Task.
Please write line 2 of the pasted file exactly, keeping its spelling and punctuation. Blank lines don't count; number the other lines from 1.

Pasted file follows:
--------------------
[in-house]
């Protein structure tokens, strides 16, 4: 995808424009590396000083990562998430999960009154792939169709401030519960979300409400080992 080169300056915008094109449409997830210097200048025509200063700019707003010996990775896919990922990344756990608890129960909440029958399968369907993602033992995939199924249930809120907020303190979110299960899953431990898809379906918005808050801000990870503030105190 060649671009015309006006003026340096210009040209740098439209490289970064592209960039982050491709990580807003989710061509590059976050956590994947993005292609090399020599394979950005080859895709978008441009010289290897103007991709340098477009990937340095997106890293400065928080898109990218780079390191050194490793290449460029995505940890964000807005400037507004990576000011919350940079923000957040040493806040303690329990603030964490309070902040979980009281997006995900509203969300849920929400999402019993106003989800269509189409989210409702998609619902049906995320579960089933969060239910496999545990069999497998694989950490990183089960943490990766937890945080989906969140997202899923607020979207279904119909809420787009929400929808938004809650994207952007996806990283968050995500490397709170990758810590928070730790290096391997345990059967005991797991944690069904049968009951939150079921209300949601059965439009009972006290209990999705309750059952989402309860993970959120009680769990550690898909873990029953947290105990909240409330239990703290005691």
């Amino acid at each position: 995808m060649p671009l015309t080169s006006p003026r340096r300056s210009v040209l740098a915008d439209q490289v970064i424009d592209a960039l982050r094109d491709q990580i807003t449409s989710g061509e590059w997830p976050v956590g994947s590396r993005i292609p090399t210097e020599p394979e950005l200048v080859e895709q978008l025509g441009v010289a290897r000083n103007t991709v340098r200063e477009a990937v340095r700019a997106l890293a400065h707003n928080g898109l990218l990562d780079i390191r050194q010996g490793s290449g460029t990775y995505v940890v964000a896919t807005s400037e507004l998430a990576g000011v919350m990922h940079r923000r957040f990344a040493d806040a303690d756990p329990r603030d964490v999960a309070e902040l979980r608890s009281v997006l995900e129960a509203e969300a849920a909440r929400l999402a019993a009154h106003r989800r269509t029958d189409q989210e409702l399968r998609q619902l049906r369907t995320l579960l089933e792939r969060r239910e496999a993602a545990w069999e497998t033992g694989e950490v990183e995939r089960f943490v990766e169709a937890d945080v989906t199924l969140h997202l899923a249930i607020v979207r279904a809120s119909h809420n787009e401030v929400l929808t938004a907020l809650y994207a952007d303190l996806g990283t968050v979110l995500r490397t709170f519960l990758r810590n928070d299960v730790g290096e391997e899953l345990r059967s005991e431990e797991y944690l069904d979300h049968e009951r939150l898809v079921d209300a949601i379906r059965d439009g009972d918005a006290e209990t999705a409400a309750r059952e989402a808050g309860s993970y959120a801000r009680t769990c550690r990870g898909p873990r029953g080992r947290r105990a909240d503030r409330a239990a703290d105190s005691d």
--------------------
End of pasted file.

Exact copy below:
């Protein structure tokens, strides 16, 4: 995808424009590396000083990562998430999960009154792939169709401030519960979300409400080992 080169300056915008094109449409997830210097200048025509200063700019707003010996990775896919990922990344756990608890129960909440029958399968369907993602033992995939199924249930809120907020303190979110299960899953431990898809379906918005808050801000990870503030105190 060649671009015309006006003026340096210009040209740098439209490289970064592209960039982050491709990580807003989710061509590059976050956590994947993005292609090399020599394979950005080859895709978008441009010289290897103007991709340098477009990937340095997106890293400065928080898109990218780079390191050194490793290449460029995505940890964000807005400037507004990576000011919350940079923000957040040493806040303690329990603030964490309070902040979980009281997006995900509203969300849920929400999402019993106003989800269509189409989210409702998609619902049906995320579960089933969060239910496999545990069999497998694989950490990183089960943490990766937890945080989906969140997202899923607020979207279904119909809420787009929400929808938004809650994207952007996806990283968050995500490397709170990758810590928070730790290096391997345990059967005991797991944690069904049968009951939150079921209300949601059965439009009972006290209990999705309750059952989402309860993970959120009680769990550690898909873990029953947290105990909240409330239990703290005691």